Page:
During the first phase of the Calvin cycle, carbon fixation occurs. The carbon dioxide is combined with ribulose 1,5-bisphosphate to form two 3-phosphoglycerate molecules (3-PG). The enzyme that catalyzes this specific reaction is ribulose bisphosphate carboxylase (RuBisCO). RuBisCO is identified as the most abundant enzyme on earth, to date. RuBisCO is the first enzyme utilized in the process of carbon fixation and its enzymatic activity is highly regulated. RuBisCO is only active during the day as its substrate, ribulose 1,5-bisphosphate, is not generated in the dark. RuBisCO enzymatic activity is regulated by numerous factors including: ions, RuBisCO activase, ATP /ADP and reduction/oxidation states, phosphate and carbon dioxide. The various factors influencing RuBisCO activity directly affect phase 1 of the Calvin cycle.
During the second phase of the Calvin cycle, reduction occurs. The 3-PG molecules synthesized in phase 1 are reduced to glyceraldehyde-3-phosphate (G3P). This reducing process is mediated by both ATP and NADPH. One of the two G3P molecules formed are further converted to dihydroxyacetone phosphate (DHAP) and the enzyme aldolase is used to combine G3P and DHAP to form fructose-1,6-bisphosphate. The enzyme aldolase is typically characterized as a glycolytic enzyme with the ability to split fructose 1,6-bisphosphate into DHAP and G3P. However, in this specific phase of the Calvin cycle, it is used in reverse. Therefore, aldolase is said to regulate a reverse reaction in the Calvin cycle. Additionally, aldolase can be utilized to promote a reverse reaction in gluconeogenesis as well. The fructose-1,6-bisphosphate formed in phase 2 is then converted into fructose-6-phosphate.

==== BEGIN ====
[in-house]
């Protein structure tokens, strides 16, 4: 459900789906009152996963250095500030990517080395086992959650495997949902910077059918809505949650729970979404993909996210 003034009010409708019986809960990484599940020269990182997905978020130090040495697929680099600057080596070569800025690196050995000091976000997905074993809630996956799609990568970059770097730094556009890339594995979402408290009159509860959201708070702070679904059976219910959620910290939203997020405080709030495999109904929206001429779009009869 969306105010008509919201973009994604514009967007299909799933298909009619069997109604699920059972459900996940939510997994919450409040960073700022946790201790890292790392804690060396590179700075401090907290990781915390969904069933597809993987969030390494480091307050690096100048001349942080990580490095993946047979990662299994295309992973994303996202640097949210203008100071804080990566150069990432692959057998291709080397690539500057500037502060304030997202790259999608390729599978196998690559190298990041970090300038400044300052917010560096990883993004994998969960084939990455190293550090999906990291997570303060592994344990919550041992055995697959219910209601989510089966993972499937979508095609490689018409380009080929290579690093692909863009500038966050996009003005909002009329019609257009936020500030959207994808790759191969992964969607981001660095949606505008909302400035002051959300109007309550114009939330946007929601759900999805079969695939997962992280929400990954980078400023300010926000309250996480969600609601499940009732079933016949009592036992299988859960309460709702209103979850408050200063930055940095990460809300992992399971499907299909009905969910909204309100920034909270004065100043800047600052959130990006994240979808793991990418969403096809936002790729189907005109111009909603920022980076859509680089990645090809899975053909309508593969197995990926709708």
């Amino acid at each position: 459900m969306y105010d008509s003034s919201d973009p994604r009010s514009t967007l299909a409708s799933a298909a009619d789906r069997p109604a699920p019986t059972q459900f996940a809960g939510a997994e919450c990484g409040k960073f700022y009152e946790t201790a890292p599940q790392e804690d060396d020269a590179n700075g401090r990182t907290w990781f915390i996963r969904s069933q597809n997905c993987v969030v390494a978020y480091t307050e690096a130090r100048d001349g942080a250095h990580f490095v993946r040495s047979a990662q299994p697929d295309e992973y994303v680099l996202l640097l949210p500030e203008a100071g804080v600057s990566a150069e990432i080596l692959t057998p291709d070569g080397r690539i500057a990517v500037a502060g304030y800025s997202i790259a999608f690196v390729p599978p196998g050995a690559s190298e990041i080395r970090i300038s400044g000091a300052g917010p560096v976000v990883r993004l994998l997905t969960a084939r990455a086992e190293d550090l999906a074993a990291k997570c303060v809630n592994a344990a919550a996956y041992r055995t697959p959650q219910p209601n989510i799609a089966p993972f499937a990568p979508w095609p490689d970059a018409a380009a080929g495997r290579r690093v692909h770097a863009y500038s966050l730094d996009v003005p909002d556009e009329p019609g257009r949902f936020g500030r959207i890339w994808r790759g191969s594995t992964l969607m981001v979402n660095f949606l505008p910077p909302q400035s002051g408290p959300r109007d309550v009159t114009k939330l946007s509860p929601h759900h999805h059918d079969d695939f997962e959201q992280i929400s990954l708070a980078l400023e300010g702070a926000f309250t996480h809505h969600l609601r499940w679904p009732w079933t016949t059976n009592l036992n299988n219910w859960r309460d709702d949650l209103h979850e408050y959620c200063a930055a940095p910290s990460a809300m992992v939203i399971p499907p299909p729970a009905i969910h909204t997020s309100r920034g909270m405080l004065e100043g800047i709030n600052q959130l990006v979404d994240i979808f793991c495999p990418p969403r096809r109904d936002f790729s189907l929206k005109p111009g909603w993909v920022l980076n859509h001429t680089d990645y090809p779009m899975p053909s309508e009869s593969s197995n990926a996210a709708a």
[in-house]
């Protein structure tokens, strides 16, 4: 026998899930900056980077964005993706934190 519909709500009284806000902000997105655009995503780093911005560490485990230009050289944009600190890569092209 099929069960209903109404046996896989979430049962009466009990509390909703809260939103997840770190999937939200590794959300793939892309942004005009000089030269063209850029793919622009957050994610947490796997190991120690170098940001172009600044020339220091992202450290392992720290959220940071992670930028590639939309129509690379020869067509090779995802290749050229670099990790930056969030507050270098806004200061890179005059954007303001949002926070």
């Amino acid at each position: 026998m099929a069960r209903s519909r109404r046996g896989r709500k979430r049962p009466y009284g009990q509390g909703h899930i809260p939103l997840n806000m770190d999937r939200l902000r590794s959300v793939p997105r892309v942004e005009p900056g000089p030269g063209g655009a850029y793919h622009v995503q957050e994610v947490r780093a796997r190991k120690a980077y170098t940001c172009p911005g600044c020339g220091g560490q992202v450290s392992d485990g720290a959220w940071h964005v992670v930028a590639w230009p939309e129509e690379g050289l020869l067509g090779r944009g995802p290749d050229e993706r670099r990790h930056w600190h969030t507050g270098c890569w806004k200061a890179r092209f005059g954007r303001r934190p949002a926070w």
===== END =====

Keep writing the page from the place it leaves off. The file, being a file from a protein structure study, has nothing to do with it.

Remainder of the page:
During the third phase of the Calvin cycle, regeneration of RuBisCO occurs. This specific phase involves a series of reactions in which there are a variety of enzymes required to ensure proper regulation. This phase is characterized by the conversion of G3P, which was produced in earlier phase, back to ribulose 1,5-bisphosphate. This process requires ATP and specific enzymes. The enzymes involved in this process include: triose phosphate isomerase, aldolase, fructose-1,6-bisphosphatase, transketolase, sedoheptulase-1,7-bisphosphatase, phosphopentose isomerase, phosphopentose epimerase, and phosphoribulokinase. The following is a brief summary of each enzyme and its role in the regeneration of ribulose 1,5-bisphosphate in the order it appears in this specific phase.
1) Triose phosphate isomerase: converts all G3P molecules into DHAP
2) Aldolase and fructose-1,6-bisphosphatase: converts G3P and DHAP into fructose 6-phosphate
3) Transketolase: removes two carbon molecules in fructose 6-phosphate to produce erythrose 4-phosphate (E4P); the two removed carbons are added to G3P to produce xylulose-5-phosphate (Xu5P)
4) Aldolase: converts E4P and a DHAP to sedoheptulose-1,7-bisphosphate
5) Sedoheptulase-1,7-bisphosphatase: cleaves the sedohetpulose-1,7-bisphosphate into sedoheptulase-7-phosphate (S7P)
6) Transketolase: removes two carbons from S7P and two carbons are transferred to one of the G3P molecules producing ribose-5-phosphate (R5P)and another Xu5P
7) Phosphopentose isomerase: converts the R5P into ribulose-5-phosphate (Ru5P)
8) Phosphopentose epimerase: converts the Xu5P into Ru5P
9) Phosphoribulokinase: phosphorylates Ru5P into ribulose-1,5-bisphosphate
After this final enzyme performs this conversion, the Calvin cycle is considered complete. The regulation of the Calvin cycle requires many key enzymes to ensure proper carbon fixation.
The Reverse TCA Cycle